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Different Types of Contact Lenses: Your Guide

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Close up of contact lens solution being applied to contact lenses in their container

Contact lenses can be a convenient alternative to more traditional forms of vision correction. They’re comfortable, convenient, and let you keep your natural look. 

But there isn’t just one type of contact lens—there are types for every situation, including:

  • Daily lenses
  • Gas-permeable lenses
  • Multifocal lenses
  • Scleral lenses
  • Toric lenses
  • Coloured lenses

It’s essential to schedule a contact lens fitting and exam with your optometrist to determine the right lenses for you!

Daily Lenses

Daily lenses are one of the more popular types of contacts. These lenses are designed to be worn for one day and discarded afterward. They’re often made from silicone hydrogel, a soft material designed to be extremely comfortable for an extended period of time.

These lenses are convenient because you don’t have to worry about cleaning and storing them properly. Instead, you simply dispose of them once you’re done wearing them. And because they’re designed to be comfortable, they’re a common choice for people with allergies or naturally-sensitive eyes.

Gas-Permeable Lenses

Gas-permeable lenses, commonly called rigid gas-permeable lenses, or RGP lenses, are made from a durable material. As the name suggests, this material allows oxygen to pass through the lenses to help keep the eye healthy.

These lenses are designed to last longer than daily lenses. However, because the material is more durable, they typically take a little longer to get used to than softer lenses. They also require careful cleaning and storage to keep the lenses safe to use. If you’re using these lenses, you need to:

  • Wash your hands before and after handling the lenses
  • Clean and store them using in-date materials
  • Keep an eye on the expiration dates

Once you’ve adapted to the lenses, you can have a long-lasting option to give you clear vision!

Multifocal Lenses

As we get older, our eyes go through many complex changes. One common change is a small loss of elasticity in the eye’s natural lens. This is called presbyopia, which makes it difficult for your eye to see nearby objects or switch smoothly between focusing at different distances.

Multifocal lenses are designed to help correct this problem. These lenses have several prescriptions built into them, each designed to correct vision at different distances. There’s a smooth transition between each zone, and as you adjust to wearing them, you can seamlessly switch between viewing zones. These are ideal for older adults who want to avoid using reading glasses or bifocals.

Close up of a patient applying a contact lens to their right eye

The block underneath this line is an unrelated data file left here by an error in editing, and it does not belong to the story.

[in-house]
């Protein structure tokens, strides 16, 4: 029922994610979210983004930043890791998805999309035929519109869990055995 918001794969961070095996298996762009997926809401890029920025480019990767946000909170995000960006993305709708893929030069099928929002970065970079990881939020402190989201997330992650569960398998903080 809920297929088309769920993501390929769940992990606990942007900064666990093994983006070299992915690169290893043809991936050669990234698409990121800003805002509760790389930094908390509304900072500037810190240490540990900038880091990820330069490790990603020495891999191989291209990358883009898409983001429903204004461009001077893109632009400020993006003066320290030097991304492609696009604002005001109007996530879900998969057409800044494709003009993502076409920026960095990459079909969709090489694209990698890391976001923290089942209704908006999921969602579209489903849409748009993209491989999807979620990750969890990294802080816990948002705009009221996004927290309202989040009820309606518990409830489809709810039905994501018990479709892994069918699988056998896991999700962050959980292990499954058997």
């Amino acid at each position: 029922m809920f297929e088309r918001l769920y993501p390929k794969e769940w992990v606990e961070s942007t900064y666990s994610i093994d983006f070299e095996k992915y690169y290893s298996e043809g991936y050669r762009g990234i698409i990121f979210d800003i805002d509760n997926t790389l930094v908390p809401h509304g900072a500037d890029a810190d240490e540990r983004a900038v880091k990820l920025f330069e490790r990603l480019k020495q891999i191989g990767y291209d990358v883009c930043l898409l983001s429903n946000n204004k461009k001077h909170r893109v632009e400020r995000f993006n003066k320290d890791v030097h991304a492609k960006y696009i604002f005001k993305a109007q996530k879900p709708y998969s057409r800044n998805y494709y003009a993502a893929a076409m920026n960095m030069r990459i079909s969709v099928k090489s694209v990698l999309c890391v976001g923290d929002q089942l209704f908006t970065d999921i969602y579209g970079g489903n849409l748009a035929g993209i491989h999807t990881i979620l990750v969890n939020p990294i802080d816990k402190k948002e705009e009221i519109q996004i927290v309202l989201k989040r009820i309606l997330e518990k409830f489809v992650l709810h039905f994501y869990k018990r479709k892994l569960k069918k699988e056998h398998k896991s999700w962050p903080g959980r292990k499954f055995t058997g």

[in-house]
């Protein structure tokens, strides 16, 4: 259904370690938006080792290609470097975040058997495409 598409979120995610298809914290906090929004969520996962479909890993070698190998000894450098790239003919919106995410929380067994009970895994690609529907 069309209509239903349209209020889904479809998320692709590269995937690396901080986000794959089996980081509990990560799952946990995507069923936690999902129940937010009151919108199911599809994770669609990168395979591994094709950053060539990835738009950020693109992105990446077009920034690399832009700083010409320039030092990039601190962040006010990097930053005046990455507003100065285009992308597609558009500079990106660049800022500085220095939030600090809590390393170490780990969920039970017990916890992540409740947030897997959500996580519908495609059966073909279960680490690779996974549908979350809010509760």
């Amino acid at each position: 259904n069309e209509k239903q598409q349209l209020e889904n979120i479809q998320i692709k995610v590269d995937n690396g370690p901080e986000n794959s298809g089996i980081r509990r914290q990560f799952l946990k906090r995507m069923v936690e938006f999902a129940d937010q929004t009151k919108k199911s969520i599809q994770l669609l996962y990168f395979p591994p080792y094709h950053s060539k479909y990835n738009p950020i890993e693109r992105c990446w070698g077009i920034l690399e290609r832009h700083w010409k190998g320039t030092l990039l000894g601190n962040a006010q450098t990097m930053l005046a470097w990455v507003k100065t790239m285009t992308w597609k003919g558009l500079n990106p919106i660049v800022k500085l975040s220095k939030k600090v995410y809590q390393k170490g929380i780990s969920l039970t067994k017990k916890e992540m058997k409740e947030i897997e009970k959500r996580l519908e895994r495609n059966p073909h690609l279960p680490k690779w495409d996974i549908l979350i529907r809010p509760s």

Transition Lenses

Transition lenses, often called photochromic lenses, are just like other contacts—but with a unique twist. When they’re exposed to UV light, the lenses automatically darken.

This can give you protection from UV rays, protecting your eyes from the sun while giving you clear vision in different lighting conditions. Think of them like sunglasses in contact lens form! They’re perfect for outdoor activities or any situation where you’ll be switching between different lighting conditions.

Scleral Lenses

When you wear contacts, they rest against the surface of your eye. But what if you have easily irritated eyes or a problem with your cornea? Regular contacts can’t always help.

That’s when scleral lenses become ideal. These lenses are designed to rest against the whites of your eyes (the sclera) and arch over the cornea. They’re excellent for treating a wide range of vision problems, like astigmatism, irregular corneas, and dry eyes.

Because of their arch, they create a tiny fluid-filled gap between the lens and the cornea. This gap acts as a reservoir for your tears and helps keep your eyes hydrated and lubricated, making them ideal for people with more sensitive eyes.

Toric Lenses

Toric lenses are designed specifically to correct astigmatism—a condition characterized by an irregularly shaped cornea. These lenses have different focal powers at different parts of the lens.

Regular contacts are shaped similar to a slice taken out of a ball. One side is curved, while the other is relatively flat. Instead of this shape, toric lenses are shaped like a slice taken out of a donut. This shape is essential for correcting astigmatism because it helps match the curve of your eye.

Coloured Lenses

Coloured contact lenses offer a fun and versatile way to change your eye colour. Whether you want to enhance your natural eye colour or try something completely different, coloured lenses can help you achieve the desired effect.

However, many unreliable retailers sell these lenses for low prices, especially around Halloween. These outlets should be avoided. In Canada, coloured contact lenses are classified as a medical device—so to sell them, you must obtain a license. However, these regulations aren’t always followed, and the lenses aren’t guaranteed to be safe.

So, if you’re thinking about trying coloured contact lenses, visit your optometrist. They can recommend a safe set of coloured contacts and show you how to store and clean them properly. Don’t put your eyes at risk by buying from an unverified provider!

Try Contact Lenses Today

To find out if contacts are for you, come see our team at West Coast Optical. We are here to assess your vision and learn about your lifestyle to help determine a suitable lens type. We offer plenty of different options, so book a visit with us today!

Written by West Coast Optical

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